Tuesday, March 3, 2020

Unforgettable Crime, aka The Affairs of Jimmy Valentine (1942)

The idyllic small town of Fernville has been rocked by a radio publicity stunt, trying to locate the whereabouts of notorious safecracker Jimmy Valentine. The search has been narrowed down to this town, and everyone and their mothers are trying to find the old crook for the $10,000 dollar reward. City reporter Mike Jason has been sent to uncover the man's current identity, but is met with a frosty reception by local newspaper editor Tom Forbes. His daughter Bonnie however is fascinated by the whole case, and feels this is just the thing Fernville needs to put it on the map...

Unforgettable Crime, also known as The Affairs of Jimmy Valentine, is a really enjoyable classic mystery. It's got a nice small town atmosphere that sets the movie up well, and a distinct cast of characters, each with important roles to serve. The story is a pretty interesting one too, tackling [interesting] themes, such as the treatment of reformed criminals.

One question I did have though was why people are even looking for Jimmy Valentine. The guy wasn't a jailbreaker. He was released normally, then went on to just live his life, and hasn't done a thing for 30 years, so I'm not sure why the media frenzy suddenly sprung up.

This isn't your traditional whodunnit, because we know who the killer is from the get-go! While at first I thought this would be a fake-out, since we don't actually see the murder committed, but as we go on it proves to be the case. As I got further it began to feel like an episode of Columbo, which were always effective. And it grew to be quite tense watching these plucky young sleuths get further along in the investigation, not realising that the real killer is in their midst the whole time, watching every new clue they get. It's also unique in such a film to be seeing the killer planning as he goes. And it's pretty subversive having the comic relief be the real baddie.

The film has a good mix of serious and amusing. The dialogue can be a bit of a hoot at times too, with [cheesy] gems like "There's your early bird, you worm!".

Onto the characters. Bonnie is just the right mix of naive, and clever/resourceful, while Jason is =. You buy him as a somewhat unscrupulous reporter, but also believe that he does genuinely care when he puts his mind to it. Their romance is kinda sweet. There's a bit of an age difference, but it's not that bad. She's not a little girl and he's not an old man. It still leaves you wondering if they will get together, especially since Jason's ability to tolerate Bonnie changes from scene to scene, but they have good chemistry, and you buy them as a couple. It's perhaps better than both instantly being smitten.

Bonnie's father is an effective character. He's stern, but reasonably so. There are never any moments where he chains her up and forbids her to see her new beau, even if he does hate his guts, and he respects her career choices even when she goes against him. Jason's exasperated boss and semi-girlfriend Cleo meanwhile is pretty fun. She's an amusing presence who always has a witty one-liner to say, or a point to make, never feeling irrelevant.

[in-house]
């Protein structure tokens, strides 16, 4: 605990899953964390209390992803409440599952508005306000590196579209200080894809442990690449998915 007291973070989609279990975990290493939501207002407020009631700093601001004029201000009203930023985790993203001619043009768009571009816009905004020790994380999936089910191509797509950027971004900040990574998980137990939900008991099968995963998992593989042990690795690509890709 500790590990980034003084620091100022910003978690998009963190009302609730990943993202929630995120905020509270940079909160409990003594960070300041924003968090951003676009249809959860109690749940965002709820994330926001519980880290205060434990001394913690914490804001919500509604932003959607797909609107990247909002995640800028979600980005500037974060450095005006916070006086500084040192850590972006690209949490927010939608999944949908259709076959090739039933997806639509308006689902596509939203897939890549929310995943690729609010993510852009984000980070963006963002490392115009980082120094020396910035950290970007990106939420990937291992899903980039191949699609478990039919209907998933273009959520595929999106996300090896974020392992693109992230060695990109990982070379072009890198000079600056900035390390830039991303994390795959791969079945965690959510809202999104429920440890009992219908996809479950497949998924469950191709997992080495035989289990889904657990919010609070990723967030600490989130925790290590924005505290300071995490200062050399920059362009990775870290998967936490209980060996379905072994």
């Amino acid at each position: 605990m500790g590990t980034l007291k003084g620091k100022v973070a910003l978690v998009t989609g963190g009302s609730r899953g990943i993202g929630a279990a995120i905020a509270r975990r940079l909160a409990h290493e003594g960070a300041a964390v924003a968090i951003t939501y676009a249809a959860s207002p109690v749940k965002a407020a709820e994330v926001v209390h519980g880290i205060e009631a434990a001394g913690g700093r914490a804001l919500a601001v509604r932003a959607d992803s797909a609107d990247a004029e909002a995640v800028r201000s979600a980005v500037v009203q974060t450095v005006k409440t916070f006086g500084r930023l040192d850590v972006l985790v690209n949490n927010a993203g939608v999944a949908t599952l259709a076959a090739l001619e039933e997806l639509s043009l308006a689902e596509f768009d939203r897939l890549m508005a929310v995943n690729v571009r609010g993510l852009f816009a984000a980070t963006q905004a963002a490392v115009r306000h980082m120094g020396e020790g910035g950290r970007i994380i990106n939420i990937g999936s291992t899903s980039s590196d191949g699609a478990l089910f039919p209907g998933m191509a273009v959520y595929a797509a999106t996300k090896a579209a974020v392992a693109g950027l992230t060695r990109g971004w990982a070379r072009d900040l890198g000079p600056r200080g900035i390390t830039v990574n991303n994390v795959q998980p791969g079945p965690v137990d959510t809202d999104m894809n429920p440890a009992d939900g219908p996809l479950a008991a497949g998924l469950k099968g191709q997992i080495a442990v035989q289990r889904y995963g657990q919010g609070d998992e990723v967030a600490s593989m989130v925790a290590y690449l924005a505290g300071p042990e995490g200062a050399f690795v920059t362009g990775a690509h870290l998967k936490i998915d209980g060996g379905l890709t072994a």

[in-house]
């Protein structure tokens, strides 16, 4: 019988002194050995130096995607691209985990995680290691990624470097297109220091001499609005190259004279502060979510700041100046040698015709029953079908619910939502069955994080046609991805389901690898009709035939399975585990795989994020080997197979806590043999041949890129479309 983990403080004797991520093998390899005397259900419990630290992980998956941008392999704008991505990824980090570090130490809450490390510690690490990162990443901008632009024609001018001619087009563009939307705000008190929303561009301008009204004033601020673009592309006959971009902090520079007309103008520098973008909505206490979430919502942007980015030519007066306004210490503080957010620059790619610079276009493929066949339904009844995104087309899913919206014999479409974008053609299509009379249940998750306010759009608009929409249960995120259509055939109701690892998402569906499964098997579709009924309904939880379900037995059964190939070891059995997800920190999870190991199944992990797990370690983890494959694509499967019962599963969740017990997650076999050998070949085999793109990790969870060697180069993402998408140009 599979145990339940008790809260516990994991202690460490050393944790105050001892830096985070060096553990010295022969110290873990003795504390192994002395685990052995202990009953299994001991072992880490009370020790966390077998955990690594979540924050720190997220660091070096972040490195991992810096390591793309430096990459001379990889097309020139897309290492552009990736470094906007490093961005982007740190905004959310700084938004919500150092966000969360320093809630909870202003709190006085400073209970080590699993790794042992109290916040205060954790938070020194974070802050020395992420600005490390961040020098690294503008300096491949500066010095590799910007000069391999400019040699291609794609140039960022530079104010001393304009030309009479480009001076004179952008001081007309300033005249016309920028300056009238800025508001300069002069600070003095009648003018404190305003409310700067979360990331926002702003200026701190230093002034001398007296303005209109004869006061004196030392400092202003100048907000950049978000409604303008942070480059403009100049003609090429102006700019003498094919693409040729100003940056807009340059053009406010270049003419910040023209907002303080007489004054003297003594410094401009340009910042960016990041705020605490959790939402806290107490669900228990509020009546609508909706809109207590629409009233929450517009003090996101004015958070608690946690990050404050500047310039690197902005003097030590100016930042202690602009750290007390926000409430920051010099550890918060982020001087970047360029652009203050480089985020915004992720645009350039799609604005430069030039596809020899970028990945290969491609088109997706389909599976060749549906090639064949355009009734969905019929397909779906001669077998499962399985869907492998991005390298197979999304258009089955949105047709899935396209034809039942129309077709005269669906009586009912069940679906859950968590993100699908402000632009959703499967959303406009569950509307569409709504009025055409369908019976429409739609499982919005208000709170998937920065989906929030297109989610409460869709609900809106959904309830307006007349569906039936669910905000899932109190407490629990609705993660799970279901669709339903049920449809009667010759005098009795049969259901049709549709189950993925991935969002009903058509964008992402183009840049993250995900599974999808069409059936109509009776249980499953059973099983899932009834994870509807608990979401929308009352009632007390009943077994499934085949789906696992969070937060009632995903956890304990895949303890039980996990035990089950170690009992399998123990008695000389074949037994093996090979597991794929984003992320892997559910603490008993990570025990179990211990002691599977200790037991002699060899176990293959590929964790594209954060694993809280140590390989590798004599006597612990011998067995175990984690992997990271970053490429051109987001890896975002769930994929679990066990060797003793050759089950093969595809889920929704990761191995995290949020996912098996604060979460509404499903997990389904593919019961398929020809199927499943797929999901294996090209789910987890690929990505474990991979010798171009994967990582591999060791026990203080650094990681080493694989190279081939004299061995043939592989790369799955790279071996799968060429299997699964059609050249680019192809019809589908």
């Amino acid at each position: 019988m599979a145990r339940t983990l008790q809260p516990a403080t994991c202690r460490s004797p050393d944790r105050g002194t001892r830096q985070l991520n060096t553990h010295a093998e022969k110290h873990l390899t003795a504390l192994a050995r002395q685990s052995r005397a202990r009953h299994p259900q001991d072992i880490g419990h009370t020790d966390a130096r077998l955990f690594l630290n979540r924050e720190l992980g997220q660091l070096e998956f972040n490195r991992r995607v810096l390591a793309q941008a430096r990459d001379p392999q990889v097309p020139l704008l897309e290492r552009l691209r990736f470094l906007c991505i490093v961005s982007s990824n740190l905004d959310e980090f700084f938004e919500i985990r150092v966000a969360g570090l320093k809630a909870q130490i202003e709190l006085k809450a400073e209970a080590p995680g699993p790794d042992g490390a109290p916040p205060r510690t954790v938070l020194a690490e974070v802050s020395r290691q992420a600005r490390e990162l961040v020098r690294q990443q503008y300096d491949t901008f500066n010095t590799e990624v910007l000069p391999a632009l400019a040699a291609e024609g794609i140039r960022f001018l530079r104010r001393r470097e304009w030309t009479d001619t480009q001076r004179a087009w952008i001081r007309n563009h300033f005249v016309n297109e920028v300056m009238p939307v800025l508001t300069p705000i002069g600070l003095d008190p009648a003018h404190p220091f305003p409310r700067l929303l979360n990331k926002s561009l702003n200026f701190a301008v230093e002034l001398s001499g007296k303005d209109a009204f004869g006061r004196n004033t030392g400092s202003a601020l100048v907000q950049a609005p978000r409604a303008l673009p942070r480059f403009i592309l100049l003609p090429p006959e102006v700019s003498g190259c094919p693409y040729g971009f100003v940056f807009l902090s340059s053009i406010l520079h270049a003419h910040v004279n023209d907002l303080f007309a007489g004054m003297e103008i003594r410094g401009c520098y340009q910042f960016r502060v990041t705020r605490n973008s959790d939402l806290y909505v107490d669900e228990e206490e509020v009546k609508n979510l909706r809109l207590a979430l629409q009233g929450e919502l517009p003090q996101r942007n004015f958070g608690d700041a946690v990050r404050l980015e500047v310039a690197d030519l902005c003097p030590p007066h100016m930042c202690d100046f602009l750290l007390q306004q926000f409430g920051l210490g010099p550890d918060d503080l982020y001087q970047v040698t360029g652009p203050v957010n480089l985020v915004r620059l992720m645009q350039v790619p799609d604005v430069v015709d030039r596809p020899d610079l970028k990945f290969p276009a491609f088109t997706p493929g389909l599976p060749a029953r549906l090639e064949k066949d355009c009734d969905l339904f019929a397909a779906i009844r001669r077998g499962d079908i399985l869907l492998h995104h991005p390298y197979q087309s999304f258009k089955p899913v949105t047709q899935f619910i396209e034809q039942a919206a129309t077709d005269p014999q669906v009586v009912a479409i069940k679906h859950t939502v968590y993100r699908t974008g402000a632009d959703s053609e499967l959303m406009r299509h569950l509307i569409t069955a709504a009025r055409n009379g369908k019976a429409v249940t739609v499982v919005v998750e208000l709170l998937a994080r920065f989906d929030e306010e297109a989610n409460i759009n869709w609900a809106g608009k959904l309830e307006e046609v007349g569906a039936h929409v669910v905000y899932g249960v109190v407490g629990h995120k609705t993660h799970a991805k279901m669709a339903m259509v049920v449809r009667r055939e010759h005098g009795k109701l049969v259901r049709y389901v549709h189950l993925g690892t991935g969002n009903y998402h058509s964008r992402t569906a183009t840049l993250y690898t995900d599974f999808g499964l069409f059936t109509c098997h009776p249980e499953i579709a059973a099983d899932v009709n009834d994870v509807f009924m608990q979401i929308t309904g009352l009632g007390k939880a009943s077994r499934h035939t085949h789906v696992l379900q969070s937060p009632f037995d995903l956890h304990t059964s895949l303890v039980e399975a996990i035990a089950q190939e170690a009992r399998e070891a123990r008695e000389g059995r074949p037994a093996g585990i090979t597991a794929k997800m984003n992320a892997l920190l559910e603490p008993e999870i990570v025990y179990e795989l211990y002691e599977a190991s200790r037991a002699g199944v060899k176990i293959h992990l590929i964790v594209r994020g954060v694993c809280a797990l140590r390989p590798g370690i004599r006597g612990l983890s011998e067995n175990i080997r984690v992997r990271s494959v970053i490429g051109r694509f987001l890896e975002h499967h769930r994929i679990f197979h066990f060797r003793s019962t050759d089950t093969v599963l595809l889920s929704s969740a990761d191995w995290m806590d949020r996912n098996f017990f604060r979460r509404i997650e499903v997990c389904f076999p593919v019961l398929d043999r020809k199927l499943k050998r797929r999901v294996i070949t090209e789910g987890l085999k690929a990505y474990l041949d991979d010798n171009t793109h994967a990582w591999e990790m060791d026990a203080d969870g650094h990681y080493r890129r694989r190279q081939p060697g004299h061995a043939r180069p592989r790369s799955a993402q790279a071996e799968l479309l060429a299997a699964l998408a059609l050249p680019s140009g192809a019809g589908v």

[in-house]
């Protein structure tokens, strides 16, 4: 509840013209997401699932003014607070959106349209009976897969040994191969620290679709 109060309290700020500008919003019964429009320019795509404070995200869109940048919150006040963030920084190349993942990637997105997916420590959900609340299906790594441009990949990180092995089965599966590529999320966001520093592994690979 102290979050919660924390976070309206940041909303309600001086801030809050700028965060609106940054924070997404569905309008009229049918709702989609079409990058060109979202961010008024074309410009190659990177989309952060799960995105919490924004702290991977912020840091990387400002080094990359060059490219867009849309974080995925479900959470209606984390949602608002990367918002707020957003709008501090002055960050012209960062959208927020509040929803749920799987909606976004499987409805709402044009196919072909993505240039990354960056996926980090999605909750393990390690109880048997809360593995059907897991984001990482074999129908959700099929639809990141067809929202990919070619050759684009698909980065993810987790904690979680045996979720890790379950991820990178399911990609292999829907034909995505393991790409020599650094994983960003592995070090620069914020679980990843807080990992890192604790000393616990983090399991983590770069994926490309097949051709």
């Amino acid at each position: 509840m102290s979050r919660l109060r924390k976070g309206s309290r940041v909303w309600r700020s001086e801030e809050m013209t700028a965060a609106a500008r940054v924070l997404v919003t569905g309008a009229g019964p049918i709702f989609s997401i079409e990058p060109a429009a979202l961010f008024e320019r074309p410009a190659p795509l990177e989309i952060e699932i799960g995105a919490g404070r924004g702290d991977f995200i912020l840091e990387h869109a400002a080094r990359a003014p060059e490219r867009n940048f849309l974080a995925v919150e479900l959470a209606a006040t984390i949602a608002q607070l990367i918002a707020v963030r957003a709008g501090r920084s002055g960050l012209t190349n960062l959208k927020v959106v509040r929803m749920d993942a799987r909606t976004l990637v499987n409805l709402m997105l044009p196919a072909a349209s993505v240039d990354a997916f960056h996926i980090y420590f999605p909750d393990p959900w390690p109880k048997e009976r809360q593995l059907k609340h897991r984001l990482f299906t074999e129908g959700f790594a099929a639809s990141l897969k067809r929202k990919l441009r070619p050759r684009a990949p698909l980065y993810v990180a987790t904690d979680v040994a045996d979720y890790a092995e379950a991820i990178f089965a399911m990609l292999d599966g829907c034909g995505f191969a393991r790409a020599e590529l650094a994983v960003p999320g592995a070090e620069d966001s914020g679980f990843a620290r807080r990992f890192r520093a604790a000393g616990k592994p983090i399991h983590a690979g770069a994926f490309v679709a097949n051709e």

Jason's assistant, the photographer Mousey, is a fun comic relief, which makes the reveal very effective. You like the dude, then he goes and shocks you like that! He's a smart villain too, although I did question his intelligence in one scene. On the night of the murder, he gave himself the alibi of seeing a local girl Letitia from afar, so Jason wants to question her. He freely assumes Mousey might've only thought it was her, so it'd be the easiest thing for him to call Letitia up and ask her if she was out walking by the Gazette offices that night. She would say 'I was reading a book, or 'I was banging my boyfriend', and Jason would go "Ahh, so it must have been someone ELSE who you saw, Mousey!". Problem solved! No murder required.

Overall, no-one here feels wasted, no two characters feel the same, and everyone has a purpose.

I really liked the ending!/. Rather than just being over and done with in 5 seconds, we get a 5 minute denouement, which wraps everything up very well. The broadcast announcing the 'true' identity of Jimmy Valentine was a bit spotty at first with how Jason seemed to be throwing murder victim Pinky under the bus, but it becomes a pretty good gesture and nice moment with the sentiment given, and what Jason does with the reward money. Then comes the ending proper, which went an atypical way in that Bonnie doesn't get the guy! I suppose it shouldn't have been a surprise, since she's 18 and he's 30, and they barely know each-other, but I was pleased the movie had the courage to know when to not go through with a romance!

...Or at least, that's how it seemed! Until the last 30 seconds. *sigh* At least the way it's handled is super sweet, and well written, so I won't complain too much.

The direction in Unforgettable Crime is very neat! Real care is put into the shots and transitions too. There are some really effectively creepy scenes too, such as one that seemed to be comedic and innocuous, before suddenly turning sinister.

And lastly/finally, the acting in this film is very good. Dennis O'Keefe and Ruth Terry are fine leads, while Roman Bohnen and George E Stone do very good jobs as = and Mousey, and Gloria Dickson is a ball of fun as Cleo.

Overall, Unforgettable Crime is a very enjoyable little picture, and a t53 minutes it's a snug little package just waiting to entertain...

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